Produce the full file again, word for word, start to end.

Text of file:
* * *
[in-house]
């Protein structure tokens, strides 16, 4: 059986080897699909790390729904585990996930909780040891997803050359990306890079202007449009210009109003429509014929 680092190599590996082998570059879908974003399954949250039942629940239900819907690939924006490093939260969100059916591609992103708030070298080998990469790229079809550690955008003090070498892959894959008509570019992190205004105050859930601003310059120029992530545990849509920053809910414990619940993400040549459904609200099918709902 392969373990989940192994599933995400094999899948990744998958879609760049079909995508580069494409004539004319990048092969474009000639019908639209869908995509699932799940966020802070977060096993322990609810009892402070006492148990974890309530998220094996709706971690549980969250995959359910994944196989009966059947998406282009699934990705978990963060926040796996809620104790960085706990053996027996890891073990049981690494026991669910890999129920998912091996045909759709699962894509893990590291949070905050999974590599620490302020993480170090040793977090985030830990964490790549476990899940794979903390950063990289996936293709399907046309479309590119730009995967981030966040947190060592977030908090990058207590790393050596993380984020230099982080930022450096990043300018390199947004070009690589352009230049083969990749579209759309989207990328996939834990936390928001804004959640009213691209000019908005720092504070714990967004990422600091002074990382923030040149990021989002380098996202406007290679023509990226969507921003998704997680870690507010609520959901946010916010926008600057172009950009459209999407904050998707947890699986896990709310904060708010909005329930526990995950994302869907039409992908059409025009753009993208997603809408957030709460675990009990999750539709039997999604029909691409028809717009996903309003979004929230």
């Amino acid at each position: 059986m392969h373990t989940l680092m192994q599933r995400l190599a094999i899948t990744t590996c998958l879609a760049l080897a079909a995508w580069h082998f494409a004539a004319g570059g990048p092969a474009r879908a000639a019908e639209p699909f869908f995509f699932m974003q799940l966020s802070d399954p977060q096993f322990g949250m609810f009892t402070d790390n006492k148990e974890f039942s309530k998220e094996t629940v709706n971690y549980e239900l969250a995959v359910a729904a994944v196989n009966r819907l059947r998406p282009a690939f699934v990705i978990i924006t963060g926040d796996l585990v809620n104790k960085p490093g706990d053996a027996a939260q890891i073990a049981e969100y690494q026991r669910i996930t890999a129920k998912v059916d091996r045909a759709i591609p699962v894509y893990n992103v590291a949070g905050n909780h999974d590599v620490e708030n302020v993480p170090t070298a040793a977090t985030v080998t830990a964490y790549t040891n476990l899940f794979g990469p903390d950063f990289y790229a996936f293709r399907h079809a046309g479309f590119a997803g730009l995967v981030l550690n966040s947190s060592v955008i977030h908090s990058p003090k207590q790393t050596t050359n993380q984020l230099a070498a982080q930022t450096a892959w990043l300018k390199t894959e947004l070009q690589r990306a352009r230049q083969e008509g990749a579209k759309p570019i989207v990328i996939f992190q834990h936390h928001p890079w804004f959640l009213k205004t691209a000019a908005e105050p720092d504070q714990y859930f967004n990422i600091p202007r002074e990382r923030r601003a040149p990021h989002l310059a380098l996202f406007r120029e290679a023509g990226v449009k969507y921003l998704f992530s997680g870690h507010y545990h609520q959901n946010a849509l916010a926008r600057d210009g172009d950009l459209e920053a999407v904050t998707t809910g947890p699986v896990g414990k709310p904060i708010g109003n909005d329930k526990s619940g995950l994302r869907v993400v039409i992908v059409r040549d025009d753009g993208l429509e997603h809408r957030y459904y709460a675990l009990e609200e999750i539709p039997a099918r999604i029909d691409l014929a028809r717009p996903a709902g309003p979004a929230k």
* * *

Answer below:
[in-house]
């Protein structure tokens, strides 16, 4: 059986080897699909790390729904585990996930909780040891997803050359990306890079202007449009210009109003429509014929 680092190599590996082998570059879908974003399954949250039942629940239900819907690939924006490093939260969100059916591609992103708030070298080998990469790229079809550690955008003090070498892959894959008509570019992190205004105050859930601003310059120029992530545990849509920053809910414990619940993400040549459904609200099918709902 392969373990989940192994599933995400094999899948990744998958879609760049079909995508580069494409004539004319990048092969474009000639019908639209869908995509699932799940966020802070977060096993322990609810009892402070006492148990974890309530998220094996709706971690549980969250995959359910994944196989009966059947998406282009699934990705978990963060926040796996809620104790960085706990053996027996890891073990049981690494026991669910890999129920998912091996045909759709699962894509893990590291949070905050999974590599620490302020993480170090040793977090985030830990964490790549476990899940794979903390950063990289996936293709399907046309479309590119730009995967981030966040947190060592977030908090990058207590790393050596993380984020230099982080930022450096990043300018390199947004070009690589352009230049083969990749579209759309989207990328996939834990936390928001804004959640009213691209000019908005720092504070714990967004990422600091002074990382923030040149990021989002380098996202406007290679023509990226969507921003998704997680870690507010609520959901946010916010926008600057172009950009459209999407904050998707947890699986896990709310904060708010909005329930526990995950994302869907039409992908059409025009753009993208997603809408957030709460675990009990999750539709039997999604029909691409028809717009996903309003979004929230």
């Amino acid at each position: 059986m392969h373990t989940l680092m192994q599933r995400l190599a094999i899948t990744t590996c998958l879609a760049l080897a079909a995508w580069h082998f494409a004539a004319g570059g990048p092969a474009r879908a000639a019908e639209p699909f869908f995509f699932m974003q799940l966020s802070d399954p977060q096993f322990g949250m609810f009892t402070d790390n006492k148990e974890f039942s309530k998220e094996t629940v709706n971690y549980e239900l969250a995959v359910a729904a994944v196989n009966r819907l059947r998406p282009a690939f699934v990705i978990i924006t963060g926040d796996l585990v809620n104790k960085p490093g706990d053996a027996a939260q890891i073990a049981e969100y690494q026991r669910i996930t890999a129920k998912v059916d091996r045909a759709i591609p699962v894509y893990n992103v590291a949070g905050n909780h999974d590599v620490e708030n302020v993480p170090t070298a040793a977090t985030v080998t830990a964490y790549t040891n476990l899940f794979g990469p903390d950063f990289y790229a996936f293709r399907h079809a046309g479309f590119a997803g730009l995967v981030l550690n966040s947190s060592v955008i977030h908090s990058p003090k207590q790393t050596t050359n993380q984020l230099a070498a982080q930022t450096a892959w990043l300018k390199t894959e947004l070009q690589r990306a352009r230049q083969e008509g990749a579209k759309p570019i989207v990328i996939f992190q834990h936390h928001p890079w804004f959640l009213k205004t691209a000019a908005e105050p720092d504070q714990y859930f967004n990422i600091p202007r002074e990382r923030r601003a040149p990021h989002l310059a380098l996202f406007r120029e290679a023509g990226v449009k969507y921003l998704f992530s997680g870690h507010y545990h609520q959901n946010a849509l916010a926008r600057d210009g172009d950009l459209e920053a999407v904050t998707t809910g947890p699986v896990g414990k709310p904060i708010g109003n909005d329930k526990s619940g995950l994302r869907v993400v039409i992908v059409r040549d025009d753009g993208l429509e997603h809408r957030y459904y709460a675990l009990e609200e999750i539709p039997a099918r999604i029909d691409l014929a028809r717009p996903a709902g309003p979004a929230k």